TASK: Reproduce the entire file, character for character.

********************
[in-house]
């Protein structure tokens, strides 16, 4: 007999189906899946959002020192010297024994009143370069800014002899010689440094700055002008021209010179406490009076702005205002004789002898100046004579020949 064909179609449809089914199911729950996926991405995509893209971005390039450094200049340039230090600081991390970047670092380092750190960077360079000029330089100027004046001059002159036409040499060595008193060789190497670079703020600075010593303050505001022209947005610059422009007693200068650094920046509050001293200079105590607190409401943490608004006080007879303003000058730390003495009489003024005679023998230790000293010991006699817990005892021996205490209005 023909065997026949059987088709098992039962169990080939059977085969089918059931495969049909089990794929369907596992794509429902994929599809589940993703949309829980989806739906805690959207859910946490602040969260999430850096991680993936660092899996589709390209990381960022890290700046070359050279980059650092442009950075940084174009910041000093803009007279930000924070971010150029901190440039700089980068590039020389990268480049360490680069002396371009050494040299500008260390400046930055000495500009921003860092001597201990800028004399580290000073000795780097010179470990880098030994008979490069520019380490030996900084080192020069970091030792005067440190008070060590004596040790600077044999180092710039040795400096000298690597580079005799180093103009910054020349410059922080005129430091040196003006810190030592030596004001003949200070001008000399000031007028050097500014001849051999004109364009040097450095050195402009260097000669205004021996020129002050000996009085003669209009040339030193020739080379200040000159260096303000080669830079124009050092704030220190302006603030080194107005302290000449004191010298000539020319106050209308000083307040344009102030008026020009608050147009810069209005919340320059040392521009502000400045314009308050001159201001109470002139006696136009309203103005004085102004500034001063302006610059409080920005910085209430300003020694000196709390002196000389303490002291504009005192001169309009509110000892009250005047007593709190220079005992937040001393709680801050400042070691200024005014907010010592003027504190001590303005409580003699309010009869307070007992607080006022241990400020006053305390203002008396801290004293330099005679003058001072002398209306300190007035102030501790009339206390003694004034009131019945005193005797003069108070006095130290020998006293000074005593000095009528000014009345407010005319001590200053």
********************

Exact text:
[in-house]
């Protein structure tokens, strides 16, 4: 007999189906899946959002020192010297024994009143370069800014002899010689440094700055002008021209010179406490009076702005205002004789002898100046004579020949 064909179609449809089914199911729950996926991405995509893209971005390039450094200049340039230090600081991390970047670092380092750190960077360079000029330089100027004046001059002159036409040499060595008193060789190497670079703020600075010593303050505001022209947005610059422009007693200068650094920046509050001293200079105590607190409401943490608004006080007879303003000058730390003495009489003024005679023998230790000293010991006699817990005892021996205490209005 023909065997026949059987088709098992039962169990080939059977085969089918059931495969049909089990794929369907596992794509429902994929599809589940993703949309829980989806739906805690959207859910946490602040969260999430850096991680993936660092899996589709390209990381960022890290700046070359050279980059650092442009950075940084174009910041000093803009007279930000924070971010150029901190440039700089980068590039020389990268480049360490680069002396371009050494040299500008260390400046930055000495500009921003860092001597201990800028004399580290000073000795780097010179470990880098030994008979490069520019380490030996900084080192020069970091030792005067440190008070060590004596040790600077044999180092710039040795400096000298690597580079005799180093103009910054020349410059922080005129430091040196003006810190030592030596004001003949200070001008000399000031007028050097500014001849051999004109364009040097450095050195402009260097000669205004021996020129002050000996009085003669209009040339030193020739080379200040000159260096303000080669830079124009050092704030220190302006603030080194107005302290000449004191010298000539020319106050209308000083307040344009102030008026020009608050147009810069209005919340320059040392521009502000400045314009308050001159201001109470002139006696136009309203103005004085102004500034001063302006610059409080920005910085209430300003020694000196709390002196000389303490002291504009005192001169309009509110000892009250005047007593709190220079005992937040001393709680801050400042070691200024005014907010010592003027504190001590303005409580003699309010009869307070007992607080006022241990400020006053305390203002008396801290004293330099005679003058001072002398209306300190007035102030501790009339206390003694004034009131019945005193005797003069108070006095130290020998006293000074005593000095009528000014009345407010005319001590200053």